Andrew Whitley, organic baker and founder of The Village Bakery, reveals the deplorable state into which modern supermarket bread has fallen, and the secrets behind making good, nutritious bread at home.
All is not well in British baking. Commercial bread is laced with additives to make it look good and stay soft. It uses varieties of wheat that have been bred for high yield and baking performance with little concern for human nutrition. To rush it through the bakery at the lowest possible cost, it’s dosed with four times as much yeast as before. Described as ‘fresh’ when it may have been frozen and re-heated, it’s sold as a loss-leader at knock-down prices which undermine what little respect it may once have commanded.
Even before the Atkins diet frightened people off, there was evidence of a massive growth of intolerance – to gluten, wheat and yeast in particular. Call it coincidence. Dismiss it as hypochondria if you will. But things have come to a pretty pass when people avoid their staple food – the staff of life – in droves.
‘Bread Matters’ offers a solution. Revealing the madness behind this modern adulteration of our most basic food as only an insider can, organic baker Andrew Whitley, founder of The Village Bakery in Melmerby, shows why and how to make real bread at home. Unlike many bread book authors, he has baked for a living for over 25 years. His recipes are fool-proof because he explains what’s really going on, demystifying the science, sharing a practical baker’s craft. Using the skills he deploys on his popular courses, he guides and inspires beginners and seasoned bakers alike. And he brings good news to those who have had to abandon bread because of dietary sensitivity, showing how to bake tasty and nutritious food without yeast, wheat or gluten.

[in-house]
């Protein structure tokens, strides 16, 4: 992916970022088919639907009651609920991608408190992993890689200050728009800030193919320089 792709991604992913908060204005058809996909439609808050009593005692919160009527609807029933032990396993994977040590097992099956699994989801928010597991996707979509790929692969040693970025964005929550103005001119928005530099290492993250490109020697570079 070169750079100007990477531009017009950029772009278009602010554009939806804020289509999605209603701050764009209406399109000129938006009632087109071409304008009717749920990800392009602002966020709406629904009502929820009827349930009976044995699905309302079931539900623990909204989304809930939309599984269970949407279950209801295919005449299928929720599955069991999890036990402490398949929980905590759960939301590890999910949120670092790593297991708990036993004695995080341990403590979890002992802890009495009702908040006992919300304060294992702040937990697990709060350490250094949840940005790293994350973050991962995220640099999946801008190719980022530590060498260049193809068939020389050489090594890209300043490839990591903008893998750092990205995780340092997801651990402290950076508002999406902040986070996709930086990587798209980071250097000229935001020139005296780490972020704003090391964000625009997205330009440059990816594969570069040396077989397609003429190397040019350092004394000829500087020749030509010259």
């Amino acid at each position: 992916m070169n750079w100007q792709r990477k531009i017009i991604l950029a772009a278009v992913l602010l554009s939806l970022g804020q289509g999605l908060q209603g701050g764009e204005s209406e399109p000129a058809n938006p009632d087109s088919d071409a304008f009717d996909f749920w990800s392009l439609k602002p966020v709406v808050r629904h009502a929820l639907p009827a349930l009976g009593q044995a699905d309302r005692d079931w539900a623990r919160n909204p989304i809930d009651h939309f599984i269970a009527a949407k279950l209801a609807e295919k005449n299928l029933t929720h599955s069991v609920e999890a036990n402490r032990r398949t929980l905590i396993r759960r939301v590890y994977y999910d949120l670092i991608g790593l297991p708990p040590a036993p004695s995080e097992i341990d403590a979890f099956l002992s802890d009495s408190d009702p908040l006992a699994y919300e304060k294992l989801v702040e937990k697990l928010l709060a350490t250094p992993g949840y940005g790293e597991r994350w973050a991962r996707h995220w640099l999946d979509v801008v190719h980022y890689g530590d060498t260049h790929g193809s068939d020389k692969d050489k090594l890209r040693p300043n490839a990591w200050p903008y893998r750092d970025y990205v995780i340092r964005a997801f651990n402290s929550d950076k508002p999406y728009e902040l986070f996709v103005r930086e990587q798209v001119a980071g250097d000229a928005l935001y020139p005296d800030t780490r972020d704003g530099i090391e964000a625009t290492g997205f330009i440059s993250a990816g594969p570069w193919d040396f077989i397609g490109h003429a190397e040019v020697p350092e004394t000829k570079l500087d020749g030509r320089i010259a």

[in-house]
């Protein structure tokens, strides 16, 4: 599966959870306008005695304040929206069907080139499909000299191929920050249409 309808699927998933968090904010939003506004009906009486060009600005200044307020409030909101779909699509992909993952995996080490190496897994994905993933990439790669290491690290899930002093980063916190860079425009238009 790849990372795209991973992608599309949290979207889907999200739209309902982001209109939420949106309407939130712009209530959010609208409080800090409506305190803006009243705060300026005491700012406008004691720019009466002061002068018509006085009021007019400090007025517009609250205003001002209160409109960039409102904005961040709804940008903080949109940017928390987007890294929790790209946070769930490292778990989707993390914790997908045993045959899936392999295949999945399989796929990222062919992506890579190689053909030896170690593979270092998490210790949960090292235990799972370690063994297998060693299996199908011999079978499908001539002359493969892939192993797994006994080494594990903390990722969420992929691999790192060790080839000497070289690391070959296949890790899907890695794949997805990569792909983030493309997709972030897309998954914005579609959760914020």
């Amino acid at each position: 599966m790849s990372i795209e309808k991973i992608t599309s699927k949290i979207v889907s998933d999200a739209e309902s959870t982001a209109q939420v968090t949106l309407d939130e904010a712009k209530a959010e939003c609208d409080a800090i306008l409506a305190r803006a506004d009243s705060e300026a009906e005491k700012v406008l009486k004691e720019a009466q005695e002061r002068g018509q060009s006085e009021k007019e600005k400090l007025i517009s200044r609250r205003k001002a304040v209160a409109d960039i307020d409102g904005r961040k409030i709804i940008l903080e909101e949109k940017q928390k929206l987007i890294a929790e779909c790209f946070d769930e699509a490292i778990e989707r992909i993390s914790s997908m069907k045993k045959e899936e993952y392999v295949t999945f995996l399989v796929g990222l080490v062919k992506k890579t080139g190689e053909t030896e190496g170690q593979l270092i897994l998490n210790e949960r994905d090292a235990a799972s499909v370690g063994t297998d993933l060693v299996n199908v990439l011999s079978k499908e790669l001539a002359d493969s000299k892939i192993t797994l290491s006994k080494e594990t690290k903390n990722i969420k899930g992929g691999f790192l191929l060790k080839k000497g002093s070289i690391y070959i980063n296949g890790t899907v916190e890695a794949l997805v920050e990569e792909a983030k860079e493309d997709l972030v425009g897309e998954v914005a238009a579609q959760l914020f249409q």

Reviews of Bread Matters: The sorry state of modern bread and a definitive guide to baking your own
- ‘What an important book; passionate and polemical and full of truth. The chapter too on gluten-free baking is original and inspiring.’Bee Wilson, Sunday Telegraph and New Statesman
- ‘This will be the most important book on baking since the publication of Elizabeth David’s “English Bread and Yeast Cookery”.’ Rose Prince
- ‘Makes for interesting reading, and Whitley makes the information accessible by using easy-to-follow tables where appropriate…Throughout the book Whitley has dotted interesting historical footnotes to recipes and practical tips to recover from baking disasters. The book is comprehensive in its span of recipes and its examination of the baking process.’ Caterer and Hotelkeeper
- ‘A superb and necessary new book.’ Bee Wilson, The Sunday Telegraph
- ‘Every bit as feisty as the title implies…a good sense book that includes recipes for sour-dough and gluten-free baking.’ The Independent